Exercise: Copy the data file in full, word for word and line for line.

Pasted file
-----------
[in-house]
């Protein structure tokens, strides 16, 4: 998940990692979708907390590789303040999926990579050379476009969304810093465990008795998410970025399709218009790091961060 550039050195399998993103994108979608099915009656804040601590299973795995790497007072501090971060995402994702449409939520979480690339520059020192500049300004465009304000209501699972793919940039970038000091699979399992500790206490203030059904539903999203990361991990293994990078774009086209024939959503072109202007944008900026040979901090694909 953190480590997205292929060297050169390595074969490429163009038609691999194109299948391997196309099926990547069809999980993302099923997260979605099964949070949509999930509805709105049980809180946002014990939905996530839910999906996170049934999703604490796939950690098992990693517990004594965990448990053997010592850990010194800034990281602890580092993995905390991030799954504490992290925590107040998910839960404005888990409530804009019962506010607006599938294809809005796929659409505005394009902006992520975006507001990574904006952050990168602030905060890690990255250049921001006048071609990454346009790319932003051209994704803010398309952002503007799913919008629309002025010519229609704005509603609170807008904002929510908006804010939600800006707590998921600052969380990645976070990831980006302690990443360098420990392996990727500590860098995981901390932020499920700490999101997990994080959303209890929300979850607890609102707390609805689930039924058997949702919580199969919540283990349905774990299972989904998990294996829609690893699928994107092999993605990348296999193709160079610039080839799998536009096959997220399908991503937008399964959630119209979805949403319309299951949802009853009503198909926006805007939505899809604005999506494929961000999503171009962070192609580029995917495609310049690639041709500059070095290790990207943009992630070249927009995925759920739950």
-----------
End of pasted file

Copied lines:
[in-house]
């Protein structure tokens, strides 16, 4: 998940990692979708907390590789303040999926990579050379476009969304810093465990008795998410970025399709218009790091961060 550039050195399998993103994108979608099915009656804040601590299973795995790497007072501090971060995402994702449409939520979480690339520059020192500049300004465009304000209501699972793919940039970038000091699979399992500790206490203030059904539903999203990361991990293994990078774009086209024939959503072109202007944008900026040979901090694909 953190480590997205292929060297050169390595074969490429163009038609691999194109299948391997196309099926990547069809999980993302099923997260979605099964949070949509999930509805709105049980809180946002014990939905996530839910999906996170049934999703604490796939950690098992990693517990004594965990448990053997010592850990010194800034990281602890580092993995905390991030799954504490992290925590107040998910839960404005888990409530804009019962506010607006599938294809809005796929659409505005394009902006992520975006507001990574904006952050990168602030905060890690990255250049921001006048071609990454346009790319932003051209994704803010398309952002503007799913919008629309002025010519229609704005509603609170807008904002929510908006804010939600800006707590998921600052969380990645976070990831980006302690990443360098420990392996990727500590860098995981901390932020499920700490999101997990994080959303209890929300979850607890609102707390609805689930039924058997949702919580199969919540283990349905774990299972989904998990294996829609690893699928994107092999993605990348296999193709160079610039080839799998536009096959997220399908991503937008399964959630119209979805949403319309299951949802009853009503198909926006805007939505899809604005999506494929961000999503171009962070192609580029995917495609310049690639041709500059070095290790990207943009992630070249927009995925759920739950």